An exonerated prisoner who was wrongfully convicted and spent almost four decades behind bars will receive $21 million in settlement funds.
Craig Coley spent four decades in prison for a crime he did not commit. He was wrongfully convicted of killing his ex-girlfriend, Rhonda Wicht, and her 4-year-old son, Donald, in 1978, when he was 39 years old. Now a free man, Coley has reached a $21 million settlement with the city of Simi Valley. Coley was pardoned two years ago, in 2017, by former governor, Jerry Brown, after exculpatory DNA evidence was discovered by investigators working the case. Coley pleaded not guilty and always maintained his innocence.
“While no amount of money can make up for what happened to Mr. Coley, settling this case is the right thing to do for Mr. Coley and our community,” Simi Valley City Manager Eric Levitt said after the settlement was reached. Coley’s was the longest prison term that was ever overturned in the state of California.
Mike Bender, a close friend and former police detective in Simi Valley, advocated for Coley to be free for three decades after he said some aspects of his case just didn’t add up. The petition for his freedom said that a Simi Valley detective had “destroyed biological evidence that could have exonerated Coley.” However, the victim’s family members and the Ventura County District Attorney’s office opposed the petition.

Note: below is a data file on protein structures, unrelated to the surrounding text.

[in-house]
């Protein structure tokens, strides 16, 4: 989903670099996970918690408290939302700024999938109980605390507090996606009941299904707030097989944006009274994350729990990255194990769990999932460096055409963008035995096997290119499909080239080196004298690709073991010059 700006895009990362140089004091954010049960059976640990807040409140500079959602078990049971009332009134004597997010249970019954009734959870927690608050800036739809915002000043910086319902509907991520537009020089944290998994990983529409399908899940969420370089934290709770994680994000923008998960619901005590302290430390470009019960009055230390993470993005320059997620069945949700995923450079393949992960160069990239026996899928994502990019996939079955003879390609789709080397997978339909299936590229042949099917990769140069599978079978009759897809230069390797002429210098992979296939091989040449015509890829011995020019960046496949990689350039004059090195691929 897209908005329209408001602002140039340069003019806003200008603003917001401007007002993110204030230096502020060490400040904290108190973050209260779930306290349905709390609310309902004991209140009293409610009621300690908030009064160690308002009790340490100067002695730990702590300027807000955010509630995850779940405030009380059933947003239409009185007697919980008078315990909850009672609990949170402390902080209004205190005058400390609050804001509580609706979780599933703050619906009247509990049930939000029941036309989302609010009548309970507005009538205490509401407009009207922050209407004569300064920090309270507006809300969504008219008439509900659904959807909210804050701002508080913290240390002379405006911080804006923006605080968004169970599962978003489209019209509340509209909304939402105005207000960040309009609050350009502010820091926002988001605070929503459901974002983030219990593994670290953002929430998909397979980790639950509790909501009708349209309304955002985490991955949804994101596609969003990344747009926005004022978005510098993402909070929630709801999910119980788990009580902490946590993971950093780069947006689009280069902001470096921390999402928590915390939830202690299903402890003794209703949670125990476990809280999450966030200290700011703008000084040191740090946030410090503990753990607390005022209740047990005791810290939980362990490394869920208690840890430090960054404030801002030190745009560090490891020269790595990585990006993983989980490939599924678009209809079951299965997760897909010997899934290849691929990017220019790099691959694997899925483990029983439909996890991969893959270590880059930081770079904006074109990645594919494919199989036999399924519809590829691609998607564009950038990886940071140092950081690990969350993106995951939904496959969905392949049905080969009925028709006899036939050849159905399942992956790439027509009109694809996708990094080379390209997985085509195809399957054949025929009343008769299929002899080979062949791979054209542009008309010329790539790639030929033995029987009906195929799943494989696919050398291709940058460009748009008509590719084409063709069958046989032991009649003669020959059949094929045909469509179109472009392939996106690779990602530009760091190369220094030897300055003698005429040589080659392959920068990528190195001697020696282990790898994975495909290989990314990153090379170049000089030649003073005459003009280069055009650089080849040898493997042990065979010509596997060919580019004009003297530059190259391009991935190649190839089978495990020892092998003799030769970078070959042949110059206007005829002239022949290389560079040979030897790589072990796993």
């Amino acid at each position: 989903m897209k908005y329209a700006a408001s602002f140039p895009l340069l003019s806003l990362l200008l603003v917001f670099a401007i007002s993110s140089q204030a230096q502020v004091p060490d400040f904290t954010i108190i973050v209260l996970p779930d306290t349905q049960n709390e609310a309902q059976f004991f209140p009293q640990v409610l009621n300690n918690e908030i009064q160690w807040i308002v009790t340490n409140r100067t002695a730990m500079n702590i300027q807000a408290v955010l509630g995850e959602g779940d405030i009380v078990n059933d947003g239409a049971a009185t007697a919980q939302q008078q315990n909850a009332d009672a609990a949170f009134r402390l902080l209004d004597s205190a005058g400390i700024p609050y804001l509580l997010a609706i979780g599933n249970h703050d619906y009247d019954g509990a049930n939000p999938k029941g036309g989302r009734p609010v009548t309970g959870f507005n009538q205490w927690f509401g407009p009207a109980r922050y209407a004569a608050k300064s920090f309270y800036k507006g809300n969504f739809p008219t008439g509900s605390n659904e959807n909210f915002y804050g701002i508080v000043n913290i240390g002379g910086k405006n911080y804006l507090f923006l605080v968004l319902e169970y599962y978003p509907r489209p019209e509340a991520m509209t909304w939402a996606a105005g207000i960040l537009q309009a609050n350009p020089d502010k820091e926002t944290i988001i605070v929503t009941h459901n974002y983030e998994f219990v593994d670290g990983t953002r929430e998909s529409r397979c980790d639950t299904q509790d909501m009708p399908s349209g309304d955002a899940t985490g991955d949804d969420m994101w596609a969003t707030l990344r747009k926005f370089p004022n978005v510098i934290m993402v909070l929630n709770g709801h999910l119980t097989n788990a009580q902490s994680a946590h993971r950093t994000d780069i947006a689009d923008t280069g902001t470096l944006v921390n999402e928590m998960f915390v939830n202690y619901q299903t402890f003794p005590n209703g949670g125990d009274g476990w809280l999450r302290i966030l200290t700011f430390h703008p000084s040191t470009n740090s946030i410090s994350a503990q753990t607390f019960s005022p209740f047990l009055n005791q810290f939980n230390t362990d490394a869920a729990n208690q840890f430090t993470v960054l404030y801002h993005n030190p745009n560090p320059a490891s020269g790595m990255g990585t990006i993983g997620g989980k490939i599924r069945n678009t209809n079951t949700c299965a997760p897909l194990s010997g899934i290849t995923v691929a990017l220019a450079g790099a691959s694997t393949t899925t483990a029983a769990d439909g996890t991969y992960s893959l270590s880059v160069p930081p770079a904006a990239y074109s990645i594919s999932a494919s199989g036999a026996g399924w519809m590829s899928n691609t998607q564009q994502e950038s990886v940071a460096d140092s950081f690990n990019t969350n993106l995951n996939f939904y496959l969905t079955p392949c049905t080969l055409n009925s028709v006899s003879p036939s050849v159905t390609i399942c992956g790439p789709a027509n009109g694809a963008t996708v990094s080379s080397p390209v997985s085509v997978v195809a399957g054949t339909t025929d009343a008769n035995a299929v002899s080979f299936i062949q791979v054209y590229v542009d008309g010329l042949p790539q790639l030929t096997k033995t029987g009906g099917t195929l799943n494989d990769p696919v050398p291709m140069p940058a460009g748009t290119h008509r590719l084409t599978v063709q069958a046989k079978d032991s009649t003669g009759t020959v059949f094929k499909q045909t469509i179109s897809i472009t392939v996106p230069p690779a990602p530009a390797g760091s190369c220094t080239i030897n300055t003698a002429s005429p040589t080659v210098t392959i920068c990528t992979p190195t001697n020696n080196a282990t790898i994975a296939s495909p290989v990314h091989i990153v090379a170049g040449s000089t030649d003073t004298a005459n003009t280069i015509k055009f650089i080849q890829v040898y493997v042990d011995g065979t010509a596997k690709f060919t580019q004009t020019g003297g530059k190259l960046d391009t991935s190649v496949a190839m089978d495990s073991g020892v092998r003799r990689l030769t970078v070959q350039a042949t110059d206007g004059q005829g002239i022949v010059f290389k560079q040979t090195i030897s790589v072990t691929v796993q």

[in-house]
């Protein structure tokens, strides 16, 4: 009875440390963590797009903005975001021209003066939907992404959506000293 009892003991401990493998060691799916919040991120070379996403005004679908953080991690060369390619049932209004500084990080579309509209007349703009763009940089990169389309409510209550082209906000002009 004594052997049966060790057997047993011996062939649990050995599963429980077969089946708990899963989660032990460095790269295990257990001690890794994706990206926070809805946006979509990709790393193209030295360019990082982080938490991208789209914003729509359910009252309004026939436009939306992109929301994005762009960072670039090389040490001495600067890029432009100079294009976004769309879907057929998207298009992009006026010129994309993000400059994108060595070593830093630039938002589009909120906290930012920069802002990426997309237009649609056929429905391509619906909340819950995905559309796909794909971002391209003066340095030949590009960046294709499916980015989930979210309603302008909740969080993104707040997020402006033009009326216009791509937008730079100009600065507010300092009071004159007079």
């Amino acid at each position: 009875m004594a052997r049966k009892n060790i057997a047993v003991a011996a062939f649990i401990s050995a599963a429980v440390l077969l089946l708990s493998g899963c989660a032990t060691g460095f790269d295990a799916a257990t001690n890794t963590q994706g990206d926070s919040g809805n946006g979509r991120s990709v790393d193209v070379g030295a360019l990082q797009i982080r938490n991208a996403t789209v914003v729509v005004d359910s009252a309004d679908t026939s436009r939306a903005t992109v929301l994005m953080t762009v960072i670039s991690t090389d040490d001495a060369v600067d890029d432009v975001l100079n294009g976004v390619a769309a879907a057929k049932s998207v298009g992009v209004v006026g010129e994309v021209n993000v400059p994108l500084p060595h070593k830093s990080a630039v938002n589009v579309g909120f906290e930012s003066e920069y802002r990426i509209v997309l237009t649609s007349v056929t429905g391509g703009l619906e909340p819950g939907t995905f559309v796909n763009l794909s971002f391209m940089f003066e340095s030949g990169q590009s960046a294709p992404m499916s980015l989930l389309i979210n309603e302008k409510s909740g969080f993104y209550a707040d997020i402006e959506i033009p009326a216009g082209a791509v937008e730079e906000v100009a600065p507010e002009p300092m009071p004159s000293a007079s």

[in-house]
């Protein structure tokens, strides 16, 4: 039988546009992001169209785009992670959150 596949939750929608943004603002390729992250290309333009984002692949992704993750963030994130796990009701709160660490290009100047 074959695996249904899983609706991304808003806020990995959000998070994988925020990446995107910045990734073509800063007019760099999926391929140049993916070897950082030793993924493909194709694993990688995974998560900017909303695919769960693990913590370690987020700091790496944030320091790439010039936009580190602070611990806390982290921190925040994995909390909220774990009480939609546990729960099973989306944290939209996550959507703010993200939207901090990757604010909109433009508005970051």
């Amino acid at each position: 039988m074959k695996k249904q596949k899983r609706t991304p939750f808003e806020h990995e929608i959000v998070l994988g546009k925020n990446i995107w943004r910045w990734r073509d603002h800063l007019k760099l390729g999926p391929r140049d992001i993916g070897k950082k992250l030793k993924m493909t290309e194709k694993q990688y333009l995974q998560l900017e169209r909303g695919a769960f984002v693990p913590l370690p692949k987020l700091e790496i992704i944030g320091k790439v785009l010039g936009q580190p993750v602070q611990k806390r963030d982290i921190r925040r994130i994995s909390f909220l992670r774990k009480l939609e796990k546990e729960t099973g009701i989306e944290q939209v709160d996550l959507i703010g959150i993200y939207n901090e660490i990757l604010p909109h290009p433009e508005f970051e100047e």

Although an order had been signed allowing for the destruction of the evidence in the case years prior, boxes containing vital pieces were eventually found in storage, and biological samples thought to have been lost were located at a private testing company. A sample of the sheet upon which Wicht’s body was found was sent for DNA testing. Sperm and epithelial cells that were not Coley’s were discovered and determined to be from an unidentified male. Coley’s DNA was not found on Donnie’s T-shirt, either.
On November 20, 2017, Ventura County District Attorney Gregory Totten and Simi Valley police chief Livingstone issued a joint statement: “Reviewing the case in light of the new evidence, we no longer have confidence in the weight of the evidence used to convict Mr. Coley. We also believe that the evidence, as we now know it, would meet the legal standard for a finding of factual innocence.”
“Craig’s message is always don’t give up,” Bender said, adding that Coley has spoken to law enforcement officials about proper evidence collection and has met personally with loved ones of prisoners who’ve maintained their innocence.
The New York-based the Innocence Project is a well-known nationwide organization that advocates for those who have been wrongfully convicted. Its mission is to “free the staggering number of innocent people who remain incarcerated, and to bring reform to the system responsible for their unjust imprisonment.” The Innocence Project has exonerated more than 350 inmates to date by utilizing DNA testing. On average, exonerated convicts served fourteen years in prison.
Coley was awarded $1.95 million in 2018 by California authorities, which equates to $140 for each day he spent in prison. With the funds he was awarded, the ex-prisoner was able to buy a home. With the new settlement money, he will also “be able visit places on his bucket list and continue to help the wrongfully convicted,” according to Bender.
“He’s looking forward to being able to live his life,” Bender said, “No one would want to trade places with him.”